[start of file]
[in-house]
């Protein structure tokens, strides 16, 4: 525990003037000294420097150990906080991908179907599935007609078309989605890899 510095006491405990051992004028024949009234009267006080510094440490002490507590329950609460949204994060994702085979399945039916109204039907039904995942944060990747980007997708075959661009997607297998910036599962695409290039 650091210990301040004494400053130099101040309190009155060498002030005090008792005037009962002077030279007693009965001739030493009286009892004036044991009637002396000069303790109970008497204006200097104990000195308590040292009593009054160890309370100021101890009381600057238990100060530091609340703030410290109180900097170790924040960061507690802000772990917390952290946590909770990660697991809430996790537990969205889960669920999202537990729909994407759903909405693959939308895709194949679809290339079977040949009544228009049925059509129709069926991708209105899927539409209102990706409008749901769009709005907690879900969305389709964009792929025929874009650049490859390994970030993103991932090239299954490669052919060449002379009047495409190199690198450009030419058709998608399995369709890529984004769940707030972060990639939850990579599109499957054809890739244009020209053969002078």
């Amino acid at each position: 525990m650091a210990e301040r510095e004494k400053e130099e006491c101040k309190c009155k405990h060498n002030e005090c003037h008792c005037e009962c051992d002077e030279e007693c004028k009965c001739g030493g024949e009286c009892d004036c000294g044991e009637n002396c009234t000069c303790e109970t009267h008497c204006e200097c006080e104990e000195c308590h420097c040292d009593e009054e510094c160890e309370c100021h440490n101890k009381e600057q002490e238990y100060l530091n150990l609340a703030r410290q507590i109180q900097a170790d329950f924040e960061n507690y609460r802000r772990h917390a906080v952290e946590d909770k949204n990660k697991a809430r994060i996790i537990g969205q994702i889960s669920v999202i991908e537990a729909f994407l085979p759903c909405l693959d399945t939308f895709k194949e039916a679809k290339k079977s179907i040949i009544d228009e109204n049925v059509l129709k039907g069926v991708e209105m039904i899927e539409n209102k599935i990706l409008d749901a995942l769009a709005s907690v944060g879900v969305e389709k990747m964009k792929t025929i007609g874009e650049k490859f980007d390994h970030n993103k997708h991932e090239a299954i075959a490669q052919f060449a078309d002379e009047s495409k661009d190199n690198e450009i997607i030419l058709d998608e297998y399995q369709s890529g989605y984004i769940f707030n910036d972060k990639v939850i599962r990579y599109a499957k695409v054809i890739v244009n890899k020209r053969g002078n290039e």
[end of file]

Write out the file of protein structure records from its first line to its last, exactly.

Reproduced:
[in-house]
């Protein structure tokens, strides 16, 4: 525990003037000294420097150990906080991908179907599935007609078309989605890899 510095006491405990051992004028024949009234009267006080510094440490002490507590329950609460949204994060994702085979399945039916109204039907039904995942944060990747980007997708075959661009997607297998910036599962695409290039 650091210990301040004494400053130099101040309190009155060498002030005090008792005037009962002077030279007693009965001739030493009286009892004036044991009637002396000069303790109970008497204006200097104990000195308590040292009593009054160890309370100021101890009381600057238990100060530091609340703030410290109180900097170790924040960061507690802000772990917390952290946590909770990660697991809430996790537990969205889960669920999202537990729909994407759903909405693959939308895709194949679809290339079977040949009544228009049925059509129709069926991708209105899927539409209102990706409008749901769009709005907690879900969305389709964009792929025929874009650049490859390994970030993103991932090239299954490669052919060449002379009047495409190199690198450009030419058709998608399995369709890529984004769940707030972060990639939850990579599109499957054809890739244009020209053969002078």
């Amino acid at each position: 525990m650091a210990e301040r510095e004494k400053e130099e006491c101040k309190c009155k405990h060498n002030e005090c003037h008792c005037e009962c051992d002077e030279e007693c004028k009965c001739g030493g024949e009286c009892d004036c000294g044991e009637n002396c009234t000069c303790e109970t009267h008497c204006e200097c006080e104990e000195c308590h420097c040292d009593e009054e510094c160890e309370c100021h440490n101890k009381e600057q002490e238990y100060l530091n150990l609340a703030r410290q507590i109180q900097a170790d329950f924040e960061n507690y609460r802000r772990h917390a906080v952290e946590d909770k949204n990660k697991a809430r994060i996790i537990g969205q994702i889960s669920v999202i991908e537990a729909f994407l085979p759903c909405l693959d399945t939308f895709k194949e039916a679809k290339k079977s179907i040949i009544d228009e109204n049925v059509l129709k039907g069926v991708e209105m039904i899927e539409n209102k599935i990706l409008d749901a995942l769009a709005s907690v944060g879900v969305e389709k990747m964009k792929t025929i007609g874009e650049k490859f980007d390994h970030n993103k997708h991932e090239a299954i075959a490669q052919f060449a078309d002379e009047s495409k661009d190199n690198e450009i997607i030419l058709d998608e297998y399995q369709s890529g989605y984004i769940f707030n910036d972060k990639v939850i599962r990579y599109a499957k695409v054809i890739v244009n890899k020209r053969g002078n290039e």